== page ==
Maggie Hassan

In Manchester Tuesday, executives for the ride-sharing company Uber urged lawmakers to pass a measure that would create statewide regulations for the company's drivers.

The push comes in response to differences across New Hampshire cities in how drivers are regulated. Portsmouth requires Uber drivers to have insurance and undergo city-approved background checks. 

And in Manchester a proposal would require city licensing and random drug and alcohol screenings. 

Allegra Boverman for NHPR

When she announced she was running for U.S. Senate, Governor Hassan said she would consider supporting the closure of Guantanamo Bay if it could be done in a way where the safety of U.S. citizens would not be at risk.

Hasssan says what she knows of Present Obama's plan to shut down the prison -- it envisions sending some detainees to unnamed sites in the U.S. -- doesn't meet that test.

Allegra Boverman for NHPR

Governor Maggie Hassan says she met with the FBI  Sunday to learn about security threats and says she will continue to encourage the federal government to coordinate with local homeland security officials.

But Hassan told reporters she's not ready to change her stance on Syrian refugees.

RICCARDO S. SAVI, GETTY IMAGES

Gov. Maggie Hassan ordered New Hampshire flags to half staff to honor Supreme Court Justice Antonin Scalia, who died this weekend at age 79.

“Justice Scalia served our country with honor and our entire nation mourns his sudden loss,” Hassan wrote in a statement. “Tom and I send our deepest condolences to Maureen, his entire family, and his many friends, loved ones and colleagues.”

NHPR Staff

Republican Sen. Kelly Ayotte is calling on Democratic challenger, Governor Maggie Hassan, to sign a pledge that aims to limit third party spending in the race for US Senate.

The so-called People’s Pledge proposes the candidates agree to pay fines in the form of charitable donations when third party ads are aired in their favor.

That same pledge was used in the 2012 Massachusetts Senate race.


Allegra Boverman for NHPR

Gov. Maggie Hassan’s final State of the State address Thursday focused on three themes – combating the state’s drug crisis, re-authorizing the expanded Medicaid program and boosting job growth.

All are initiatives with some bipartisan support, but there’s significant political disagreement over the details.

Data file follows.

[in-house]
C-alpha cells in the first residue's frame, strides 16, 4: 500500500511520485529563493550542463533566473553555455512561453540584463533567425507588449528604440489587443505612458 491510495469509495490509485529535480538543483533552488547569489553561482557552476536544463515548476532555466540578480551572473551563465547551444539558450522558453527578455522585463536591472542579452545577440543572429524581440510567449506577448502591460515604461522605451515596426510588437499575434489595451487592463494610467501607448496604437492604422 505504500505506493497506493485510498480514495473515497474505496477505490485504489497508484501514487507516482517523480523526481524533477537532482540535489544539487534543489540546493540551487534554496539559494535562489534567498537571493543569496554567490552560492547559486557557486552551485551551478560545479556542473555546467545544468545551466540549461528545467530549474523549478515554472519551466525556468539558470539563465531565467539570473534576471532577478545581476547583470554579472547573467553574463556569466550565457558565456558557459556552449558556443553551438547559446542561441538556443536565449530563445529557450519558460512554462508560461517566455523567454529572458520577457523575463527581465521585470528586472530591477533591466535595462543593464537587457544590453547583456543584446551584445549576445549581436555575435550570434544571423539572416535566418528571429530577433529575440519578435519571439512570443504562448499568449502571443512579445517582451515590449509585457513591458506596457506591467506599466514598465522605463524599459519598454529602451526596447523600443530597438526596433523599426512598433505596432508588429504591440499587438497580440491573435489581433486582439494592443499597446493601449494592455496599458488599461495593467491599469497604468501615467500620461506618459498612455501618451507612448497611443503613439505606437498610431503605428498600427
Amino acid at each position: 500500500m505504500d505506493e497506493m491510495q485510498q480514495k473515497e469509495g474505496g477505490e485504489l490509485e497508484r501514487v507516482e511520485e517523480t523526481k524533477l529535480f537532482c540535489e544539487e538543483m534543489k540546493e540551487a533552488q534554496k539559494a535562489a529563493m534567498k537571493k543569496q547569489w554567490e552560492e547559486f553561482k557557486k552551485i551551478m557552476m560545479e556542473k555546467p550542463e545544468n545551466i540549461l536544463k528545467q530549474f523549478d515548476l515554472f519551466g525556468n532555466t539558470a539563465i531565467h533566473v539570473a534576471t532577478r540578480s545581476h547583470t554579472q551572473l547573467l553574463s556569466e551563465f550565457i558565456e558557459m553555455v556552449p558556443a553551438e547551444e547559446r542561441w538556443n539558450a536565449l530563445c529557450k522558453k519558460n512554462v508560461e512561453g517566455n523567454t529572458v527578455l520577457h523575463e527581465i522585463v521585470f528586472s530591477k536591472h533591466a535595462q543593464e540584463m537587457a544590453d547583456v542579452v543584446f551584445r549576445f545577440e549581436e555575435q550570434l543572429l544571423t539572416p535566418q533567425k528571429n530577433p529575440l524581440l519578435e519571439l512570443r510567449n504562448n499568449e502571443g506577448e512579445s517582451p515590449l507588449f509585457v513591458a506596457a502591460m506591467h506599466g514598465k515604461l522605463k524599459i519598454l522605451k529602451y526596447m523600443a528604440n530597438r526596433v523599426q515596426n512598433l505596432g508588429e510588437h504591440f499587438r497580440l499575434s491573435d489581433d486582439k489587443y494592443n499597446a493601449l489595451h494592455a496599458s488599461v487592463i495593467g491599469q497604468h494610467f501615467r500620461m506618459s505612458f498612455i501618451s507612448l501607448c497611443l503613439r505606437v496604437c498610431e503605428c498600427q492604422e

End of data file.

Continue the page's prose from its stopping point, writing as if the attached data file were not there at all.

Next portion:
Allegra Boverman for NHPR

Gov. Maggie Hassan delivered her final State of the State address Thursday at the State House.

Scroll down for a live blog of the speech, links to background articles on the issues Hassan discusses, the Republican response by N.H. Senate Majority Leader Jeb Bradley, and full text and audio of Hassan's speech.

Allegra Boverman for NHPR

Gov. Maggie Hassan will give her last State of the State address Thursday at 1:30 at the State House.

The two-time Governor will finish up her term in November as she pursues a U.S. Senate seat against incumbent Republican Kelly Ayotte.

Paige Sutherland/NHPR

Just two weeks into the new legislative session, Gov. Maggie Hassan has signed into law two bills aimed at tackling the state’s opioid epidemic.

The fast tracked bills came out of the state’s legislative drug task force that was crafted during last year’s special session. In 2015 more than 400 people died of a drug overdose.

Syrian Revolution Memory Project / Flickr/CC

Following the Paris Attacks, many politicians including in New Hampshire, are calling for a pause on Syrian and Iraqi refugees coming to the U.S.  This has led to a huge conversation - about American values, where the real risks are, and what the next steps should be.

    

Guests:

Paige Sutherland for NHPR

The Obama Administration is trying to ease concerns raised by some of the nation's governors, including Maggie Hassan, about the screening process for Syrian refugees brought to the United States.

Hassan last week called for a pause in Syrian refugee resettlement and has complained of poor communication from federal officials about the process. According to spokesman William Hinkle, Hassan brought up some of those concerns on a call with other governors and federal officials last week.

Allegra Boverman / NHPR

 

Gov. Maggie Hassan has asked the U.S. Department of Energy to reschedule public hearings currently planned for December on the proposed Northern Pass project.

The hearings on a draft environmental report on the project also gave the public until Dec. 31 to comment.

Hartford, Connecticut-based Eversource has proposed a 192-mile transmission line from Pittsburg to Deerfield, carrying 1,090 megawatts of hydro-power produced by Canada's biggest hydro generator, HydroQuebec. It filed an application with the state Site Evaluation Committee last month.

Paige Sutherland for NHPR

Governor Hassan’s stance on Syrian refugees aims to be calibrated.

Unlike some Governors, Hassan isn’t presuming to tell Washington New Hampshire won’t accept refugees.

And unlike others, she’s not accusing leaders who want to stop taking refugees of fear mongering.

Instead, Hassan is plotting, what, right now, is a lonely course: trying to explain, if not sell, something resembling a middle ground.

Allegra Boverman for NHPR

Governor Maggie Hassan is defending her call for the U.S. government to stop accepting refugees from Syria.